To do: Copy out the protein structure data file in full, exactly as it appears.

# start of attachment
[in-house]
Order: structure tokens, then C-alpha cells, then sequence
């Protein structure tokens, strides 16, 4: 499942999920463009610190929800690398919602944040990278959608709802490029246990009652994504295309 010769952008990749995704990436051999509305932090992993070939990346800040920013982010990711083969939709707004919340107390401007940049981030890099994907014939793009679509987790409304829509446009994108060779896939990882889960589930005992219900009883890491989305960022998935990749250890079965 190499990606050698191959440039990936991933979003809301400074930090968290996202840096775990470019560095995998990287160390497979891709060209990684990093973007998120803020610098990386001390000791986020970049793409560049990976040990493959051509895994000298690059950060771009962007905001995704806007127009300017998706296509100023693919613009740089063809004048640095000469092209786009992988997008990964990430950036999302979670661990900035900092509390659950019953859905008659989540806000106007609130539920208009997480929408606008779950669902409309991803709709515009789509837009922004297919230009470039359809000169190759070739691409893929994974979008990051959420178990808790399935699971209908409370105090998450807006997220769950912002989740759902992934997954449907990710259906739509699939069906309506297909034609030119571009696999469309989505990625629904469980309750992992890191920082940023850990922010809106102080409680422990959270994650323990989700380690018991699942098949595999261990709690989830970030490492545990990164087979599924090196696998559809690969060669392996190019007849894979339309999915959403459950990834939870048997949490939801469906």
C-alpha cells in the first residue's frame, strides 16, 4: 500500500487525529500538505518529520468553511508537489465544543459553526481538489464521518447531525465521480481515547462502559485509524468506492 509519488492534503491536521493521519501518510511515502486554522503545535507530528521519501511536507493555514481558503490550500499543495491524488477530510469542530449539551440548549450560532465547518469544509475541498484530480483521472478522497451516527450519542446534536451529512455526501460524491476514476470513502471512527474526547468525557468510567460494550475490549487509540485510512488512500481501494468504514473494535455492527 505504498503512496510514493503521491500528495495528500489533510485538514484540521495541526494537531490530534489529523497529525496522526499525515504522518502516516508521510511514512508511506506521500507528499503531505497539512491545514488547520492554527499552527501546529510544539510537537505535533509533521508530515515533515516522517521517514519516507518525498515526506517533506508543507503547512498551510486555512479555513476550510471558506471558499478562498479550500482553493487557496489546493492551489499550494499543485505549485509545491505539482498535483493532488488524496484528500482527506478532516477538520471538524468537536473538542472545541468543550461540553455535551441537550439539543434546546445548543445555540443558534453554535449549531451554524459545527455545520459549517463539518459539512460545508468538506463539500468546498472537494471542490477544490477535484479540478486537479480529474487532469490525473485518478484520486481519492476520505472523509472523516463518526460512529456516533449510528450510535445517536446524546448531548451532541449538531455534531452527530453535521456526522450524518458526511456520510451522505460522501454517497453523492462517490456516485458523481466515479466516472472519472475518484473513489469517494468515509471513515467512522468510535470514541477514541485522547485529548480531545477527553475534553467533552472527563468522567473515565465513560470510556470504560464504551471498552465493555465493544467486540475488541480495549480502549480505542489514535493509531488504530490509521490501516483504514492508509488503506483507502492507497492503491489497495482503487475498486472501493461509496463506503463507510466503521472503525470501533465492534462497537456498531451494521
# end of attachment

[in-house]
Order: structure tokens, then C-alpha cells, then sequence
């Protein structure tokens, strides 16, 4: 499942999920463009610190929800690398919602944040990278959608709802490029246990009652994504295309 010769952008990749995704990436051999509305932090992993070939990346800040920013982010990711083969939709707004919340107390401007940049981030890099994907014939793009679509987790409304829509446009994108060779896939990882889960589930005992219900009883890491989305960022998935990749250890079965 190499990606050698191959440039990936991933979003809301400074930090968290996202840096775990470019560095995998990287160390497979891709060209990684990093973007998120803020610098990386001390000791986020970049793409560049990976040990493959051509895994000298690059950060771009962007905001995704806007127009300017998706296509100023693919613009740089063809004048640095000469092209786009992988997008990964990430950036999302979670661990900035900092509390659950019953859905008659989540806000106007609130539920208009997480929408606008779950669902409309991803709709515009789509837009922004297919230009470039359809000169190759070739691409893929994974979008990051959420178990808790399935699971209908409370105090998450807006997220769950912002989740759902992934997954449907990710259906739509699939069906309506297909034609030119571009696999469309989505990625629904469980309750992992890191920082940023850990922010809106102080409680422990959270994650323990989700380690018991699942098949595999261990709690989830970030490492545990990164087979599924090196696998559809690969060669392996190019007849894979339309999915959403459950990834939870048997949490939801469906």
C-alpha cells in the first residue's frame, strides 16, 4: 500500500487525529500538505518529520468553511508537489465544543459553526481538489464521518447531525465521480481515547462502559485509524468506492 509519488492534503491536521493521519501518510511515502486554522503545535507530528521519501511536507493555514481558503490550500499543495491524488477530510469542530449539551440548549450560532465547518469544509475541498484530480483521472478522497451516527450519542446534536451529512455526501460524491476514476470513502471512527474526547468525557468510567460494550475490549487509540485510512488512500481501494468504514473494535455492527 505504498503512496510514493503521491500528495495528500489533510485538514484540521495541526494537531490530534489529523497529525496522526499525515504522518502516516508521510511514512508511506506521500507528499503531505497539512491545514488547520492554527499552527501546529510544539510537537505535533509533521508530515515533515516522517521517514519516507518525498515526506517533506508543507503547512498551510486555512479555513476550510471558506471558499478562498479550500482553493487557496489546493492551489499550494499543485505549485509545491505539482498535483493532488488524496484528500482527506478532516477538520471538524468537536473538542472545541468543550461540553455535551441537550439539543434546546445548543445555540443558534453554535449549531451554524459545527455545520459549517463539518459539512460545508468538506463539500468546498472537494471542490477544490477535484479540478486537479480529474487532469490525473485518478484520486481519492476520505472523509472523516463518526460512529456516533449510528450510535445517536446524546448531548451532541449538531455534531452527530453535521456526522450524518458526511456520510451522505460522501454517497453523492462517490456516485458523481466515479466516472472519472475518484473513489469517494468515509471513515467512522468510535470514541477514541485522547485529548480531545477527553475534553467533552472527563468522567473515565465513560470510556470504560464504551471498552465493555465493544467486540475488541480495549480502549480505542489514535493509531488504530490509521490501516483504514492508509488503506483507502492507497492503491489497495482503487475498486472501493461509496463506503463507510466503521472503525470501533465492534462497537456498531451494521